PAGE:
He graduated from Fort Vancouver High School, then attended Clark College and Washington State University, where he received a masters degree in environmental engineering and was a member of Alpha Kappa Lambda fraternity.
He was first elected mayor in 2009 when he defeated 14-year incumbent Royce Pollard
From 1998 throughout his political career, Leavitt has worked for civil and environmental engineering firm Public Broadcasting Service Engineering + Environmental. He has never been married and has no children. In January 2003 Leavitt was appointed to the Vancouver City Council to fill a vacancy and was elected to the seat in November of that year, 2003.
While on the Council, Leavitt also served on the board of directors of C-TRAN, including acting as its chair for several years.
In January, 2010 he succeeded 14-year mayor Royce Pollard after winning the 2009 election by nine percentage points. Most attribute the upset of Pollard"s decade-plus dominance of the city"s mayoral politics to an election divided over whether tolling will be used to pay for replacement of the Interstate Bridge, with Leavitt opposing tolls for Vancouver residents.
Shortly after he was elected, Leavitt revealed that the battle against tolls "is not winnable," and changed his stance. Leavitt was sworn in on January 4, 2010.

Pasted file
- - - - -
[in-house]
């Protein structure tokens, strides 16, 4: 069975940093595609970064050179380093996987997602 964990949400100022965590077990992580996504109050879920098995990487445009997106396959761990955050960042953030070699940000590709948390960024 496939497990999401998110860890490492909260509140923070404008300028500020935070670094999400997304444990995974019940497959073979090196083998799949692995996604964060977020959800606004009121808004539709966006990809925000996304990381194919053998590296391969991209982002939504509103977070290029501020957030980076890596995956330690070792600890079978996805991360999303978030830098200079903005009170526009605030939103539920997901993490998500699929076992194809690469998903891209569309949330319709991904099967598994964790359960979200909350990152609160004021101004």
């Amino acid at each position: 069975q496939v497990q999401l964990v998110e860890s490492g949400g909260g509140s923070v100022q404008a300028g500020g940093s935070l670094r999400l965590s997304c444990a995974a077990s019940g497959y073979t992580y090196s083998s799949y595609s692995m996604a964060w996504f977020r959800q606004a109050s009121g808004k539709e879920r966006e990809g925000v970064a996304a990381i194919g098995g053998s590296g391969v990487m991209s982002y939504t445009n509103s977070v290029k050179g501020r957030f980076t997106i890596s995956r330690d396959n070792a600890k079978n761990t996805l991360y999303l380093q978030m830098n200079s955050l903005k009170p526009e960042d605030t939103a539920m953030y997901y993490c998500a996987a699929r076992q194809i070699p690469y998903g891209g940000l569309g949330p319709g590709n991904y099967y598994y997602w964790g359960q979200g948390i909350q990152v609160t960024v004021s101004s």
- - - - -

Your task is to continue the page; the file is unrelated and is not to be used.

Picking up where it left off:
In late 2011, there was some speculation that Leavitt would run against Jaime Herrera Beutler for a seat in the House of Representatives representing the 3rd congressional district in the 2012.
The speculation came out in August 2011 when he Tweeted "Leavitt for Congress?" However, in November, he released a statement saying, "After much conversation, advice/feedback and deliberation, I"ve decided now is not the right time for me, for our city council and for our community to pursue the Washington 3rd Congressional District seat," however speculation continued that he might run in 2014. Herrera Beutler ended up winning reelection with 60% of the vote. In 2013, Leavitt ran for reelection, opposed by City Councilor Bill Turlay.
While Leavitt was endorsed by The Columbian and unions representing city employees, local firefighters, and others, Turlay was endorsed by the Clark County Republican Party.
In the November election, Leavitt beat Turlay, 53% to 47%.